There are many reasons why Kevin Lane Keller is widely recognized as one of the most notable thought leaders in strategic branding and marketing in the world today. His resume is impressive. He is currently Professor of Marketing at the prestigious Tuck School of Business at Dartmouth College in the USA, but as a consultant he has clients such as Unilever, Disney, American Express, Proctor and Gamble, Levi-Strauss and Starbucks to his credit.
Kevin Lane Keller’s proven track record, along with an impressive list of credentials, has given authority to his marketing models, many of which are taught in MBA courses around the world.
In addition, Kevin Lane Keller has written a number of books, including well-known titles such as marketing management and Branding best practices. His most notable work is perhaps Strategic brand management (1998 & 2002, Prentice Hall), which is standard reading for marketing students on branding. Other published work includes marketing management co-authored with Philip Kotler, ranked the sixth most influential person in business thinking by The Wall Street Journal in 2008.
Through this collaboration, Kotler and Keller form the gold standard in marketing management. The latest edition of marketing management (published 2009) reflects the latest changes in marketing theory and practice. Topics covered in the book include brand equity, customer value analysis, database marketing, supply chain management, segmentation, targeting, positioning, as well as newer disciplines such as e-commerce, hybrid channels, and integrated marketing communications.
To be a marketing thought leader, you need to develop a disruptive mindset that changes the way people think. Kevin Lane Keller’s models of brand management are used around the world and taught in many MBA programs.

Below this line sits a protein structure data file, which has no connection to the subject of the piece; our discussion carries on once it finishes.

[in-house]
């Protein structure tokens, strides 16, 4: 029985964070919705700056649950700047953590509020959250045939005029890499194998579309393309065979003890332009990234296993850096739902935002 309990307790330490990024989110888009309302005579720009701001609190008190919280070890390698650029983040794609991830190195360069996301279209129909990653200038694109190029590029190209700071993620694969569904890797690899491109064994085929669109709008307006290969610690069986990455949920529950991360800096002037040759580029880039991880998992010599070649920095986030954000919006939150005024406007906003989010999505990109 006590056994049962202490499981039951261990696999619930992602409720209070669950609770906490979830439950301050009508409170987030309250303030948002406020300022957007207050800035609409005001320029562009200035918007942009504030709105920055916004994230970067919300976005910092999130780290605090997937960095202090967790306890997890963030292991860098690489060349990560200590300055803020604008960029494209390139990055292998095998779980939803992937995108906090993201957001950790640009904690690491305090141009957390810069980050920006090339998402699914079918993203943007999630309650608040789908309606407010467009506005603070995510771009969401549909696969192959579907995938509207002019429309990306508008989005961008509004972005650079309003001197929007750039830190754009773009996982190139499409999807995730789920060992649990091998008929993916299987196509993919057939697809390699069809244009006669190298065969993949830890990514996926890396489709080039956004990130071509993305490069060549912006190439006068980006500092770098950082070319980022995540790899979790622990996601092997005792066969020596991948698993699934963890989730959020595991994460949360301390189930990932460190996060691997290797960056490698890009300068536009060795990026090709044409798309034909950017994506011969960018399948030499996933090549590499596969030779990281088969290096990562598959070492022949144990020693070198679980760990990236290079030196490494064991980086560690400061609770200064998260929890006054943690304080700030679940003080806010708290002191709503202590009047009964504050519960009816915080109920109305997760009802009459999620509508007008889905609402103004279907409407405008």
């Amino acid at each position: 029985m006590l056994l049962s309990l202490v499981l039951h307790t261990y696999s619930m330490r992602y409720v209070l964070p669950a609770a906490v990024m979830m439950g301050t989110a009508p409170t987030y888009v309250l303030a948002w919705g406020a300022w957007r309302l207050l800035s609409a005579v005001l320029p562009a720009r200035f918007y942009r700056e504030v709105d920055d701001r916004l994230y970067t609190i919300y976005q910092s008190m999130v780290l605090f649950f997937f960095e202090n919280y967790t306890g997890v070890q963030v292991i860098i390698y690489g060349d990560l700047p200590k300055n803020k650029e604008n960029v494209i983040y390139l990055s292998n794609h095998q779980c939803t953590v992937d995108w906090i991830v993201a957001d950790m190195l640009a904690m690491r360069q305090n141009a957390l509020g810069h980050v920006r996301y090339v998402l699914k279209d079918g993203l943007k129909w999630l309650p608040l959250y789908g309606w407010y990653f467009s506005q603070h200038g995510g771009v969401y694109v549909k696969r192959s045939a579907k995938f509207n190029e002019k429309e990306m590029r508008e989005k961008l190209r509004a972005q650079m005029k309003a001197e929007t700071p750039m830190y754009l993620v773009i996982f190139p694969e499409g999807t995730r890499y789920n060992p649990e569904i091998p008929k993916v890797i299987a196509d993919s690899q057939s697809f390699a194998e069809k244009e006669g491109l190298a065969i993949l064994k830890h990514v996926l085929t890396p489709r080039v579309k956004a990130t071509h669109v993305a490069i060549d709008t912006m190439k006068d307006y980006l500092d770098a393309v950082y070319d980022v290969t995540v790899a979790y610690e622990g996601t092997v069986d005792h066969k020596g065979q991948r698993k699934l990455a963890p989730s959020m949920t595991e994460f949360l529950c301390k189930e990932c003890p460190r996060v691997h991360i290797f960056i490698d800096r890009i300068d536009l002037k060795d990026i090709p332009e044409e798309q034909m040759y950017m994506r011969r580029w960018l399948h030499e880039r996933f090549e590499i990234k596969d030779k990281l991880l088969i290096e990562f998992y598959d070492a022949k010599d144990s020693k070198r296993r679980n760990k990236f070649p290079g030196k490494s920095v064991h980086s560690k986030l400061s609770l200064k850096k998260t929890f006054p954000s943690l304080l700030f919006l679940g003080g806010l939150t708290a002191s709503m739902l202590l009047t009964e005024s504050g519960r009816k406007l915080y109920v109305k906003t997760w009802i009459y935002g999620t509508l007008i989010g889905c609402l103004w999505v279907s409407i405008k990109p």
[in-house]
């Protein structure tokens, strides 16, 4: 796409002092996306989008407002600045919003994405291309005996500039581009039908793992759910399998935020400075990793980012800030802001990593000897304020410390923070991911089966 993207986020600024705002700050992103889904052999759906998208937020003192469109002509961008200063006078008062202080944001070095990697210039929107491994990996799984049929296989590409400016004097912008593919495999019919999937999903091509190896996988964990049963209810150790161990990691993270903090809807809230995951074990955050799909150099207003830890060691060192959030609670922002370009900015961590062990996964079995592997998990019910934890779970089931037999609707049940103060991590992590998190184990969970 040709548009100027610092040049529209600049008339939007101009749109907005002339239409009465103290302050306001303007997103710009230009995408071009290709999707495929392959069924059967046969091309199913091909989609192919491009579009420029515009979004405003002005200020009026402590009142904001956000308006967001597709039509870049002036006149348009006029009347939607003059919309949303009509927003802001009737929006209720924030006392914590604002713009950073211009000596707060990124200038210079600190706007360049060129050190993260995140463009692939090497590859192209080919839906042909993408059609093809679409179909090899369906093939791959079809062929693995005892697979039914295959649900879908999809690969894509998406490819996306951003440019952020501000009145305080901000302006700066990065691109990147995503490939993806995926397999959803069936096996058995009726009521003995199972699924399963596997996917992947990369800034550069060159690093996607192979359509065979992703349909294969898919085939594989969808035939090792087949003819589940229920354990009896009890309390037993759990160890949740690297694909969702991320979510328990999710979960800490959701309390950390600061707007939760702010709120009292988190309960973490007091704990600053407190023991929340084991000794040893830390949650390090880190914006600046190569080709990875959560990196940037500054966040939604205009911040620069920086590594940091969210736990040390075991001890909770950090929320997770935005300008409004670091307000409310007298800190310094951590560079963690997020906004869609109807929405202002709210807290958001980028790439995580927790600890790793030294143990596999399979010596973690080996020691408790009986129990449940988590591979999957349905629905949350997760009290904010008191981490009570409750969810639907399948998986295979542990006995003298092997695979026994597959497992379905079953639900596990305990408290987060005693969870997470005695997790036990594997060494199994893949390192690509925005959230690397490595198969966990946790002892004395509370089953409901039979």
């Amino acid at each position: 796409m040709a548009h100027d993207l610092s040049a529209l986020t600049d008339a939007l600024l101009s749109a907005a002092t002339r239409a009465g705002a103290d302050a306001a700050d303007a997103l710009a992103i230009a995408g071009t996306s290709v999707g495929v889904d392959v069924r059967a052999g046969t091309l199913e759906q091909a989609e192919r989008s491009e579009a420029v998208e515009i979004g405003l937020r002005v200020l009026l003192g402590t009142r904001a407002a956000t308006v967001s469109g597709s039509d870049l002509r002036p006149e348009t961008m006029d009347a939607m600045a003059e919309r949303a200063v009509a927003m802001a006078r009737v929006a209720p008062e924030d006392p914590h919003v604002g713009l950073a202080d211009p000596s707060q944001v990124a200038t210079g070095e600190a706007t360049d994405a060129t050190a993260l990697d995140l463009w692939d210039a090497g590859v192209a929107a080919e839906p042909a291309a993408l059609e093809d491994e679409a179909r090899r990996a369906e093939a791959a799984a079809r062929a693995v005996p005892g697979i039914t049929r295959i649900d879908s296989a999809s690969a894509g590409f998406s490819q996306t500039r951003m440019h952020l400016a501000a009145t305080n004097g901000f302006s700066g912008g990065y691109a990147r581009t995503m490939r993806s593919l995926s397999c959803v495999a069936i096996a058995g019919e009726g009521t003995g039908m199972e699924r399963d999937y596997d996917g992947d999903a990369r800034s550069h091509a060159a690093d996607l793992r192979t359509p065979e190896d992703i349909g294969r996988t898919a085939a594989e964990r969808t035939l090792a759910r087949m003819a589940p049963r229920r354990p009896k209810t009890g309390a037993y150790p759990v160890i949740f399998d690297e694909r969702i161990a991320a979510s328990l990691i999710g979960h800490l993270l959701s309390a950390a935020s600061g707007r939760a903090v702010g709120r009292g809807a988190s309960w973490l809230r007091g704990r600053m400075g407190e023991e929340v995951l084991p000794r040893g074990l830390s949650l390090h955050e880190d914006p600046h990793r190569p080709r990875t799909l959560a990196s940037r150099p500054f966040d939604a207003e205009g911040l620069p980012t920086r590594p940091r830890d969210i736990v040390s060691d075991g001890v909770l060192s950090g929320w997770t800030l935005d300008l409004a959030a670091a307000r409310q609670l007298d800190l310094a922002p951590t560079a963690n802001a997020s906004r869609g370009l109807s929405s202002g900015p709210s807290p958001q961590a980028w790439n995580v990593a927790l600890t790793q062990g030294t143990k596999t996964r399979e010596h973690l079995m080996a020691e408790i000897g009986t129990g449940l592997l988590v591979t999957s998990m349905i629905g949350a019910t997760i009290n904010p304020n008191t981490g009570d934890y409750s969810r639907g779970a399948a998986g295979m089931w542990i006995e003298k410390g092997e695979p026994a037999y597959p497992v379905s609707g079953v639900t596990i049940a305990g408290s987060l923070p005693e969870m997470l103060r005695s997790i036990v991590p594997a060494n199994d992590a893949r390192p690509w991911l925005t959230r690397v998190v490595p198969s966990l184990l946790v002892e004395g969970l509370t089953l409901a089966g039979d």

Great brands are not created by accident. They are the result of careful and creative planning. For a brand to be successful, creative brand strategies must be developed. In an eBook entitled brand planningKevin Lane Keller proposes three tools or models to aid in brand planning.
These are complementary models that build on each other in terms of size and scope. Similar to Russian dolls, the first model is a part of the second, and the second is a part of the third.
The three models described by Keller can first be summarized as a brand positioning model. This model describes how to establish competitive advantages in the minds of customers in the market. The second model is a brand resonance model that describes how to build strong and loyal relationships with customers. The third and final model is the brand value chain model, which describes how the value creation process can be traced to better understand the financial impact of marketing costs and investments.
When combined, these three models provide critical micro and macro perspectives required for brand building. This allows marketers to develop branding strategies that maximize profits and long-term brand equity, while tracking their progress in executing those strategies.
Keller’s extensive research into understanding consumer behavior has improved the way many companies apply their marketing strategies and build, measure and manage brand equity. This helps brands improve the design, implementation and evaluation of integrated marketing programs.